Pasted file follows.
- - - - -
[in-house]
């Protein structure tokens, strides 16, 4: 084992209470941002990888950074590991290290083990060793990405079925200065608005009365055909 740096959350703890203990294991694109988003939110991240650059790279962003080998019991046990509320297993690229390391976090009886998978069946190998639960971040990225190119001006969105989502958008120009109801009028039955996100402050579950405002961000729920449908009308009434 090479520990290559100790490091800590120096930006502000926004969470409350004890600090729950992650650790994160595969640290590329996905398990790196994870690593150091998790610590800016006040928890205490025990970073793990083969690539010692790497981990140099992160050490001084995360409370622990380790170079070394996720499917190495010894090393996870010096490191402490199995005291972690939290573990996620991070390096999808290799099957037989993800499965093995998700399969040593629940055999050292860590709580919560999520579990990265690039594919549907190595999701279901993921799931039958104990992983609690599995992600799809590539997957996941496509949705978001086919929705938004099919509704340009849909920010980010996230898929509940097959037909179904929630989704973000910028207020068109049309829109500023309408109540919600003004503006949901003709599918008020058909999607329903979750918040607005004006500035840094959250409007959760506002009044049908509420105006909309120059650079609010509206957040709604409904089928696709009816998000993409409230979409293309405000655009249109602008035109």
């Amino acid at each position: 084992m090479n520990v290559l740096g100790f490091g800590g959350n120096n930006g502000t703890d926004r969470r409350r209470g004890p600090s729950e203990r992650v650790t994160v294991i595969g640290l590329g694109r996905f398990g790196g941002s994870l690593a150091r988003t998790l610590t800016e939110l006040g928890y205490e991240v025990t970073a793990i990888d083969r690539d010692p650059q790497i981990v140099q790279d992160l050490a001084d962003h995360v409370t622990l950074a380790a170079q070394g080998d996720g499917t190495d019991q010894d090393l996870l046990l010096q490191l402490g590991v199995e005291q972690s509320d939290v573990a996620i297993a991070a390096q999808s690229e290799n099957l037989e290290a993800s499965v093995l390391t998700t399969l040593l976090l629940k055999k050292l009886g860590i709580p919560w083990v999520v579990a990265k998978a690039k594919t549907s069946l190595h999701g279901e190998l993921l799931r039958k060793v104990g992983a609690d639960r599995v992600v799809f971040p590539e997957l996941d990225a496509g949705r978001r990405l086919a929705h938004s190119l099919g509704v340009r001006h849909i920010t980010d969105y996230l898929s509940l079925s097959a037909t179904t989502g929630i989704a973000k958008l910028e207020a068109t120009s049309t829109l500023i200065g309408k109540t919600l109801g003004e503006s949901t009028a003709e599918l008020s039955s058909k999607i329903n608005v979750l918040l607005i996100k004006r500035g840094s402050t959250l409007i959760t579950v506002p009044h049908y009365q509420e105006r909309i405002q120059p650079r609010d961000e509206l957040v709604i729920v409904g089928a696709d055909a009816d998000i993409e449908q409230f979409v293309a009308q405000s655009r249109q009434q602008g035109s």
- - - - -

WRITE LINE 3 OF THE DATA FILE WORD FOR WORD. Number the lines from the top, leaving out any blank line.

């Amino acid at each position: 084992m090479n520990v290559l740096g100790f490091g800590g959350n120096n930006g502000t703890d926004r969470r409350r209470g004890p600090s729950e203990r992650v650790t994160v294991i595969g640290l590329g694109r996905f398990g790196g941002s994870l690593a150091r988003t998790l610590t800016e939110l006040g928890y205490e991240v025990t970073a793990i990888d083969r690539d010692p650059q790497i981990v140099q790279d992160l050490a001084d962003h995360v409370t622990l950074a380790a170079q070394g080998d996720g499917t190495d019991q010894d090393l996870l046990l010096q490191l402490g590991v199995e005291q972690s509320d939290v573990a996620i297993a991070a390096q999808s690229e290799n099957l037989e290290a993800s499965v093995l390391t998700t399969l040593l976090l629940k055999k050292l009886g860590i709580p919560w083990v999520v579990a990265k998978a690039k594919t549907s069946l190595h999701g279901e190998l993921l799931r039958k060793v104990g992983a609690d639960r599995v992600v799809f971040p590539e997957l996941d990225a496509g949705r978001r990405l086919a929705h938004s190119l099919g509704v340009r001006h849909i920010t980010d969105y996230l898929s509940l079925s097959a037909t179904t989502g929630i989704a973000k958008l910028e207020a068109t120009s049309t829109l500023i200065g309408k109540t919600l109801g003004e503006s949901t009028a003709e599918l008020s039955s058909k999607i329903n608005v979750l918040l607005i996100k004006r500035g840094s402050t959250l409007i959760t579950v506002p009044h049908y009365q509420e105006r909309i405002q120059p650079r609010d961000e509206l957040v709604i729920v409904g089928a696709d055909a009816d998000i993409e449908q409230f979409v293309a009308q405000s655009r249109q009434q602008g035109s």